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Some thoughts on ‘home’ pages for individuals within communities (and social networks)

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The work I do is at the intersection of learning, technology, and community. That’s taken lots of different shapes, from formal education, to working for a global non-profit like the Mozilla Foundation, to building a resource-sharing social network for educators with Moodle. More recently, though, I’ve been working with the Bonfire team, as well as collaborating with my WAO colleagues in helping out organisations like Participate and LocalGov Drupal.

One thing that seems to be a thread that runs through all of this work is how to engender a sense of belonging within a community. WAO use an Architecture of Participation approach which I’ve most recently written about many times to help with that. But there’s another angle I also want to explore, which I suppose sits more under the heading of ‘information architecture’.

Communities these days, even if they meet up in person regularly, are technologically-mediated. Take a sports team or a community choir, for example: they will interact at the very least through a chat app to keep everyone up-to-date with what’s going on. Then, at the other end of the spectrum, are communities where most of the people involved will probably never meet in person — an online gaming group, for example, or people who come together for a few short weeks to do an online course.

Usually, the people facilitating the community only consider the people they’re dealing with in the single dimension of that particular group or course. Most of us, however, are part of many different communities and, in addition, have direct message conversations with friends and colleagues to keep up with.

So we end up with the problem usually referred to as ‘information overload’ but I prefer to call notification literacy. As I say in the linked post, there are preventative measures and mitigating actions you can take as an individual to help ‘increase your notification literacy’. There are also ways of facilitating communities that can help, for example if the platform you’re using has threaded comments, insisting that people use instead of a confusing, undifferentiated stream of messages. You can also ensure you have a separate chat or channel just for important announcements.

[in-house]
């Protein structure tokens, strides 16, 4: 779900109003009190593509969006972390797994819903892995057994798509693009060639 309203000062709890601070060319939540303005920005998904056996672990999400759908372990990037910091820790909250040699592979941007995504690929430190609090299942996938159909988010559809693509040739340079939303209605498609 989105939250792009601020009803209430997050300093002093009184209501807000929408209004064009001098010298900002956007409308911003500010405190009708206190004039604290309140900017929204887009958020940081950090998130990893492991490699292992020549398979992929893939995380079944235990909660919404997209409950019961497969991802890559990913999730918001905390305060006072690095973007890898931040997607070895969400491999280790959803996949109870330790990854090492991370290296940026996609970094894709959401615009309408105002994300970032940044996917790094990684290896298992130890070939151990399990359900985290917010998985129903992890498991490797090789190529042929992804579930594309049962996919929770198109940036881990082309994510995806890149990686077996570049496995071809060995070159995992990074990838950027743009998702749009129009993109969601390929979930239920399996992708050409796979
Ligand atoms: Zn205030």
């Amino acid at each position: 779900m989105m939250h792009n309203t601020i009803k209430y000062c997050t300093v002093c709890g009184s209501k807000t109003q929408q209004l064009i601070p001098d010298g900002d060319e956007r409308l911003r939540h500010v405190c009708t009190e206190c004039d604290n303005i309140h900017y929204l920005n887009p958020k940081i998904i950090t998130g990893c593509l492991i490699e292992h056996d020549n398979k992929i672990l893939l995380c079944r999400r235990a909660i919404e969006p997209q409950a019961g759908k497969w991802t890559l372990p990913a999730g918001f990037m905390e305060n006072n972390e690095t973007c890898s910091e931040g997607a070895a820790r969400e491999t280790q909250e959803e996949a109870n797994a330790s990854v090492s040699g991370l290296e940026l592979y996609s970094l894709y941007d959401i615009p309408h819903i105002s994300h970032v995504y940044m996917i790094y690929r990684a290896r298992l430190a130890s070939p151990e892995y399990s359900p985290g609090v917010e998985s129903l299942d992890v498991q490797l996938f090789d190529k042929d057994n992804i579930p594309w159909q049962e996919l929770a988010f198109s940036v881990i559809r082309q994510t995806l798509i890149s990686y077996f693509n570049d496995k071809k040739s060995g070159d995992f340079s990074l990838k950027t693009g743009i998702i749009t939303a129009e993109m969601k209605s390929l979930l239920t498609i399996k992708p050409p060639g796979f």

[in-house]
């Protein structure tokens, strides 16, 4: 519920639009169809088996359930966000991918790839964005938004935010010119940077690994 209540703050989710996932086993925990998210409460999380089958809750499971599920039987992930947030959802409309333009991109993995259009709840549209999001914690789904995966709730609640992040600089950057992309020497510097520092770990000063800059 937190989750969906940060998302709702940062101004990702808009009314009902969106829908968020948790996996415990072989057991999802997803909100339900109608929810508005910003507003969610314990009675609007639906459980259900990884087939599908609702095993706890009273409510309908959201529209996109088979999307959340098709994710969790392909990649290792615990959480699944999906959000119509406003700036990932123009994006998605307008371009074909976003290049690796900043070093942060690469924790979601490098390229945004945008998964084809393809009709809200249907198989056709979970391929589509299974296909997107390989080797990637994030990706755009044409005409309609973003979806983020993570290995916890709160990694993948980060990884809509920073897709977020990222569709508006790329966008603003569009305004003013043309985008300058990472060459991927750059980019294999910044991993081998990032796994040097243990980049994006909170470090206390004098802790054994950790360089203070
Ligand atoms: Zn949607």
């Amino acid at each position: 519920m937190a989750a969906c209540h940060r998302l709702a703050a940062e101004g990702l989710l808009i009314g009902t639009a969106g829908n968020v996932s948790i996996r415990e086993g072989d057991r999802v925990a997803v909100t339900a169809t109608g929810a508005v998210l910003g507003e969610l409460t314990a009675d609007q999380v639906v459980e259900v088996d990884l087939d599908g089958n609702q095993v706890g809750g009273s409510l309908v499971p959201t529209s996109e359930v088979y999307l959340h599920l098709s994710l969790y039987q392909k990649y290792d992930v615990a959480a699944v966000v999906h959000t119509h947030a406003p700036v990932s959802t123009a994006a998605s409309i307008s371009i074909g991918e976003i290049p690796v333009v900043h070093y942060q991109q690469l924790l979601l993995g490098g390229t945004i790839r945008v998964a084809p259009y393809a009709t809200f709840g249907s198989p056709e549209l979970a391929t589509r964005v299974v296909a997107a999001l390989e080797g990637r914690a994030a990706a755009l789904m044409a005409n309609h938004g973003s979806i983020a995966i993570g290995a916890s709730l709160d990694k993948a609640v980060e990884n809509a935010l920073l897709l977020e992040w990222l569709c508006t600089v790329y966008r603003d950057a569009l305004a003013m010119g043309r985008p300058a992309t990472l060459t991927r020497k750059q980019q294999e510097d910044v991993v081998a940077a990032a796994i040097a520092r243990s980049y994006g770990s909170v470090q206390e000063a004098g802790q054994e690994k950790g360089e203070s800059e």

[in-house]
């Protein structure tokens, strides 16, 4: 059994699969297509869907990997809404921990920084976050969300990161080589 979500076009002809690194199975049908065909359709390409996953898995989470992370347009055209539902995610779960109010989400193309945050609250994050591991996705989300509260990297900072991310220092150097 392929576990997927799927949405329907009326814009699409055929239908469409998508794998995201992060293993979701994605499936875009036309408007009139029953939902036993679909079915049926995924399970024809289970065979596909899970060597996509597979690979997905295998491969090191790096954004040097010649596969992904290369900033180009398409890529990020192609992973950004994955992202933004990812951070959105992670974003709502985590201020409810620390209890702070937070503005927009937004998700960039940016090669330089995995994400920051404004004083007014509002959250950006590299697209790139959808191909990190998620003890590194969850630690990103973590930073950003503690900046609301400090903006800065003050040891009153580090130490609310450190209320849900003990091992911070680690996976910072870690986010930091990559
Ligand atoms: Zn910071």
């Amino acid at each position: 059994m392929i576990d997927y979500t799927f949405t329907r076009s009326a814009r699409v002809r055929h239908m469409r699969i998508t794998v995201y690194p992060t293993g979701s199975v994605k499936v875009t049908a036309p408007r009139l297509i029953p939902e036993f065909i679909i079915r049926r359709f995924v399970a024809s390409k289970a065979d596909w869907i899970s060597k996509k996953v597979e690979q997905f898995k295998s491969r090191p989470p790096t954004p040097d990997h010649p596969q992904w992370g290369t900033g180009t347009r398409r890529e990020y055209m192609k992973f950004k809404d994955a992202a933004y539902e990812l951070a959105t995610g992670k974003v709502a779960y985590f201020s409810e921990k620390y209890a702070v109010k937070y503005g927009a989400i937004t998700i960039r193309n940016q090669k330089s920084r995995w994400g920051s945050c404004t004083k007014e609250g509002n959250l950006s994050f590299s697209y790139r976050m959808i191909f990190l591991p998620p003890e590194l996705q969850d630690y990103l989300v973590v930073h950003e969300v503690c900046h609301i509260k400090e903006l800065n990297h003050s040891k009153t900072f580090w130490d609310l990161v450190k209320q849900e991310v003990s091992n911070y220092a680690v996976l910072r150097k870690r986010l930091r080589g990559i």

However, there are UX decisions that can be made at a platform level which can help with this. I’ve already mentioned threads, which to my mind is absolutely basic — even chat apps like WhatsApp, Telegram and Signal should have these, I think. Going beyond this, it’s worth considering how to scaffold the attention of people returning to a social networking app after some time away. This might be just overnight while they were sleeping, or after several days, weeks, or months away, for various reasons.

Big Tech’s centralised, proprietary platforms deal with this through algorithmic timelines. That is to say, instead of a simple reverse chronological timeline with one update after another, they show you ‘things you may have missed’ and otherwise curate your experience for you. This is extremely effective at sucking people into spending more time on Twitter, Instagram, and Facebook. But it’s not a great way of preventing civilisational collapse due to us all having no short-term memory or attention.